Factory goods orders fell 2.1 percent amid a decline in demand for a range of goods, the Commerce Department said on Thursday. That was the largest decrease in orders since July 2017. Data for September was revised lower to show factory orders rising only 0.2 percent instead of the previously reported 0.7 percent increase.
Economists polled by Reuters had forecast factory orders declining 2.0 percent in October. Orders increased 8.3 percent on a year-on-year basis in October.
An Institute for Supply Management survey of manufacturers published on Monday showed an improvement in business conditions in November. Manufacturers across nearly all industries, however, complained that worker shortages and the Trump administration's import tariffs were disrupting operations.
In October, orders for transportation equipment tumbled 12 percent, the biggest drop since October 2017, reflecting a 59.3 percent plunge in orders for defense aircraft and parts. Transportation equipment orders rose 0.9 percent in September.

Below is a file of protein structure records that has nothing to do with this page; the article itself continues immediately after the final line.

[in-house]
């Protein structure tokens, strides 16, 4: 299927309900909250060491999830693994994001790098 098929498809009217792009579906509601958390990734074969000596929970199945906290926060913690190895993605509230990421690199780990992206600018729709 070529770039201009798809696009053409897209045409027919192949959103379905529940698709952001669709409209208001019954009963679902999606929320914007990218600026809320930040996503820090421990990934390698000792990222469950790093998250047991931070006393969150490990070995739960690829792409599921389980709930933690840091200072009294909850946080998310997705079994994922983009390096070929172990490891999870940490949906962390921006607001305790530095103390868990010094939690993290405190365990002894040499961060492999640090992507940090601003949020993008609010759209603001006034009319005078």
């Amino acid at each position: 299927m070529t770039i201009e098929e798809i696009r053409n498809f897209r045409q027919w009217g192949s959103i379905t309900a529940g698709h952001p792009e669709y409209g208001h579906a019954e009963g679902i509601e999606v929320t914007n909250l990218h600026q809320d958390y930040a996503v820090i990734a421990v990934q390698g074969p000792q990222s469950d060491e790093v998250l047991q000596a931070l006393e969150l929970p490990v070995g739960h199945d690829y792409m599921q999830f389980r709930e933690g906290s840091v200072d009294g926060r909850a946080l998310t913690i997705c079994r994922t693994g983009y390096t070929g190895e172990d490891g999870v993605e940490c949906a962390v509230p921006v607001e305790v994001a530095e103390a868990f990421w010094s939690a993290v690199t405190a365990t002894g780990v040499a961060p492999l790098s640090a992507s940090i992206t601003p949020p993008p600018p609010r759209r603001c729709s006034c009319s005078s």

Orders for civilian aircraft and parts dropped 22.2 percent in October. Orders for motor vehicles slipped 0.1 percent.
There were also declines in orders for primary metals and machinery. But orders for computers and electronic products rose, as did those for fabricated metal products and electronic equipment, appliances and components.
The Commerce Department also said October orders for non-defense capital goods excluding aircraft, which are seen as a measure of business spending plans on equipment, were unchanged, as reported last month. Orders for these so-called core capital goods dropped 0.6 percent in September.
Shipments of core capital goods, which are used to calculate business equipment spending in the gross domestic product report, rose 0.3 percent in October, as reported last month.
Core capital goods shipments fell 0.3 percent in September. Business spending on equipment has slowed since the second quarter after strong growth in 2017 and early 2018. This is despite the White House's $1.5 trillion tax cut.
Some companies including Apple used their tax windfall to buy back shares on a massive scale. Spending on equipment could also be undercut by declining oil prices.
(Reporting by Lucia Mutikani Editing by Paul Simao) ((Lucia.Mutikani@thomsonreuters.com; 1 202 898 8315; Reuters Messaging: firstname.lastname@example.org)